Cases relating to unexplained cash deposits during note ban to be settled under direct tax dispute resolution scheme
The direct tax disputes related to unexplained cash deposited in banks during the demonetisation period could be settled under the direct tax dispute resolution scheme. If the assessees opt for the scheme, they need to pay 75% of the unexplained cash deposited in banks as tax, finance minister Nirmala Sitharaman said on Friday in the Rajya Sabha. She added that the scheme was ‘not an amnesty scheme at all’ for cases involving unexplained cash deposit during November 8-December 31 in 2016.
FE had reported earlier demonetisation-related disputes worth as much as Rs 3 lakh crore may avail the scheme as the income tax department had completed the final assessment on all such cases, and many of them had already been challenged in the appellate forum.
Parliament on Friday approved the Direct Tax Vivad Se Vishwas Bill, which was passed by a voice vote and returned by the Rajya Sabha as it was a money Bill. It was approved by the Lok Sabha on March 4. Under the scheme, taxpayers willing to settle disputes would be allowed a complete waiver of interest and penalty if they pay the entire amount of tax in dispute by March 31 this year, following which an additional 10% disputed tax shall have to be paid over and above the tax liability. Further, where arrears relate to disputed interest or penalty only, 25% of disputed penalty or interest shall have to be paid if the payment is made by March 31, beyond which the same shall be enhanced to 30%. The scheme would remain open till June 30, 2020.
As many as 4.83 lakh direct tax cases worth Rs 9.32 lakh crore are locked up in various appellate forums such as commissioner (appeals), ITAT, high courts, the Supreme Court and debt recovery tribunals. The finance minister said that March 31 was the date given to pay dues without any additional penalty, whereas between March 31 and June 30, the dues can be paid with an additional penalty of 10%. However, eventually the end of the scheme date will be notified by the government, she added.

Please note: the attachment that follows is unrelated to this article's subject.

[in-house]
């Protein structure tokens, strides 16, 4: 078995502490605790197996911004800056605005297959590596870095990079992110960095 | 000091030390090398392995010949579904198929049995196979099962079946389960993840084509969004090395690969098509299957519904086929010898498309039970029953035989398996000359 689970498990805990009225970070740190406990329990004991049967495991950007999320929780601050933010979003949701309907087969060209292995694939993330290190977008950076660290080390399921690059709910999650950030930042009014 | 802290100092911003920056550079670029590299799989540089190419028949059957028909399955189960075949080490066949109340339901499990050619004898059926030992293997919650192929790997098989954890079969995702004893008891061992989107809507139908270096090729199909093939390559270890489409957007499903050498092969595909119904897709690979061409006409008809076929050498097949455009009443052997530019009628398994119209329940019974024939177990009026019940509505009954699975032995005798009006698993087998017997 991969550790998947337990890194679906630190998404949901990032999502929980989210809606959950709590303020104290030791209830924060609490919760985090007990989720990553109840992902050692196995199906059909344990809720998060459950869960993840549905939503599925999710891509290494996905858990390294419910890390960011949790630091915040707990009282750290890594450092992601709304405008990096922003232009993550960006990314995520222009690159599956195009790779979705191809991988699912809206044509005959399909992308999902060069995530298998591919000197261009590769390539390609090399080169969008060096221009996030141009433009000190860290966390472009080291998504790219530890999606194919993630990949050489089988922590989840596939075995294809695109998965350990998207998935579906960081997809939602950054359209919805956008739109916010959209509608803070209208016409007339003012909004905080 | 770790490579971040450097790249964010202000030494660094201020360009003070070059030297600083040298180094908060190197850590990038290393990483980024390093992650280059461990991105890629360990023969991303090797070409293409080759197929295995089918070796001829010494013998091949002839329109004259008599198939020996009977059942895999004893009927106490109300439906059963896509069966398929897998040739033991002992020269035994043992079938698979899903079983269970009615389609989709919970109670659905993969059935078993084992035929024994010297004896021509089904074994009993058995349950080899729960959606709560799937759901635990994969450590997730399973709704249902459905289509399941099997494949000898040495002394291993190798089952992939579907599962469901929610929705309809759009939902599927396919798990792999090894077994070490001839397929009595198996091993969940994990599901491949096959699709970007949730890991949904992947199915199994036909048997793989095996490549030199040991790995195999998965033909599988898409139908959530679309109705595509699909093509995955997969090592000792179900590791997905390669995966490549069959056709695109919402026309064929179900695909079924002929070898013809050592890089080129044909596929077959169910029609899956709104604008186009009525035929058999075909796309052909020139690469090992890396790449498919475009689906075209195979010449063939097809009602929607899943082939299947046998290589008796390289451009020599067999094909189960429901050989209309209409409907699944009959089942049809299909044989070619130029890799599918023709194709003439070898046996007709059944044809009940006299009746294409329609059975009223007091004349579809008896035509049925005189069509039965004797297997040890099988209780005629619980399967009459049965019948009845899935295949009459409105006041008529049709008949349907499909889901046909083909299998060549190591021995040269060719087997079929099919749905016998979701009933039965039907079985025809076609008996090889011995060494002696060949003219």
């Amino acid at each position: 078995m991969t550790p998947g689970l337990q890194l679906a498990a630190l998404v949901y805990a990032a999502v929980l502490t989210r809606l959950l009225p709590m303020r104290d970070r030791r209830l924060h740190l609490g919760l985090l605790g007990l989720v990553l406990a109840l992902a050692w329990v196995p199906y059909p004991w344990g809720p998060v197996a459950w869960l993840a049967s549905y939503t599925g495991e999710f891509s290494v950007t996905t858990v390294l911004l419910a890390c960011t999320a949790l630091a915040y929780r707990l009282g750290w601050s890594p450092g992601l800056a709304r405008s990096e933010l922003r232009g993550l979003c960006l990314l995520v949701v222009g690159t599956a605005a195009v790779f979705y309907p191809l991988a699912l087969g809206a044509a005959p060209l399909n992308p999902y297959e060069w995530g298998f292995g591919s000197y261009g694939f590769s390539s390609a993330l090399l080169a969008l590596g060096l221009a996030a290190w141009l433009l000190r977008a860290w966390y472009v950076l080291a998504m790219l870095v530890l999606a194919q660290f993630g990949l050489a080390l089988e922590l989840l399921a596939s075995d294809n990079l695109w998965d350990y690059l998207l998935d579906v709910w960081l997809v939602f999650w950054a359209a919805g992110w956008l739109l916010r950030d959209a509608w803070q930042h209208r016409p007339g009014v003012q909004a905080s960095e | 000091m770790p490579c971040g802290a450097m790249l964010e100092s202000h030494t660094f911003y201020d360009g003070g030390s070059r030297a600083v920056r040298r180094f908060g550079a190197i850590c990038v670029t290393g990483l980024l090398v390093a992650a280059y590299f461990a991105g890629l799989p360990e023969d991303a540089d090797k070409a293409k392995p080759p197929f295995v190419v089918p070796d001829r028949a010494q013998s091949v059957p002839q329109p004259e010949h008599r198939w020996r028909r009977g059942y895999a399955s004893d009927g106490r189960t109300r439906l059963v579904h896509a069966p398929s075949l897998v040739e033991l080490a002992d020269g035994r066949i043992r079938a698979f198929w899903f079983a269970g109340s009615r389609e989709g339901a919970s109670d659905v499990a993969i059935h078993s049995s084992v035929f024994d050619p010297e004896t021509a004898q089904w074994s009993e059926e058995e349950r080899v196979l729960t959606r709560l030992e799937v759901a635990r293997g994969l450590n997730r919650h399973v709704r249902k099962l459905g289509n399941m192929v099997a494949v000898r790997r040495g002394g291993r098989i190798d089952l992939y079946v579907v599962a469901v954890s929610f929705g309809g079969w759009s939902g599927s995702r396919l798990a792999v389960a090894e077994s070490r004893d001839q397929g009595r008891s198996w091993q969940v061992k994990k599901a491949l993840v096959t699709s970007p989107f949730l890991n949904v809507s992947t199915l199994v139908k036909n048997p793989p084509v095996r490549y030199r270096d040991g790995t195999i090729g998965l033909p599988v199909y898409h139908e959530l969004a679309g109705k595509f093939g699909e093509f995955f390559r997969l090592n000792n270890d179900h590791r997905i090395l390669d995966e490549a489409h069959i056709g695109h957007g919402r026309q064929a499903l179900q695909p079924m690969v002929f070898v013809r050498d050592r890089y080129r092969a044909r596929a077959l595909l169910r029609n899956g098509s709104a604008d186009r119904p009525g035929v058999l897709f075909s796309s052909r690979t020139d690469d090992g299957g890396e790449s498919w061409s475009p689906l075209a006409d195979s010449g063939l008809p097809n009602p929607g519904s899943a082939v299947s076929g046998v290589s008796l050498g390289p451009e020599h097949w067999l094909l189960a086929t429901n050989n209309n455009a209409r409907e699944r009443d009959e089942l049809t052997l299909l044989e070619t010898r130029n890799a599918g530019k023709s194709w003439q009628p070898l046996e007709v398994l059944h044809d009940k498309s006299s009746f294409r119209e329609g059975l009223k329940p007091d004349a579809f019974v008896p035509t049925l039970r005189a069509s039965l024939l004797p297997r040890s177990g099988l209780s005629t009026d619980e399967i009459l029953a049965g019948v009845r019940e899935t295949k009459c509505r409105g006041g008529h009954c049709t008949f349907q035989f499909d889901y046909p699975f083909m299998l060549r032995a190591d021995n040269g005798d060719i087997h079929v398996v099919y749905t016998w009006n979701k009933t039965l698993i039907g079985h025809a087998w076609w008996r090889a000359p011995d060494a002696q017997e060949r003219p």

The Bill also restricts the amount of disputes that can be settled under the scheme to Rs 4 crore if they emanate from search and seizure operations. Sitharaman explained that cases above Rs 5 crore have been excluded from the scheme so that large evasion-related cases and fraud cases do not come into the scheme and take advantage of it. “That is why we have limited it to the topmost extent of Rs 5 crore and not beyond. So, we do not want disputes which involve larger sums to take advantage of the scheme much before we can even establish what is behind those kind of disputes,” the finance minister said.
The finance minister also clarified that only those disputes which pertain to or come under the Income Tax Act will be taken up under the scheme, not those which fall under the Wealth Tax Act. She added that the secondary adjustment to the provision only applies for assessment year 2017-18 and subsequent years. It does not apply to earlier years to which most of the transfer pricing cases pertain. For those who have paid part of the demand amount during the litigation process, the differential amount would be refunded, Sitharaman said.
Gokul Chaudhri, partner, Deloitte India, said, “The VSV scheme aims to rapidly settle pending disputes to enable companies to achieve a litigation-free status. The finally approved terms by Parliament reflect materially improved terms for taxpayers. The next several weeks will move the VSV scheme to operational level; time and efficiency of the engagement between taxpayers and the tax administration is crucial for success of the programme.”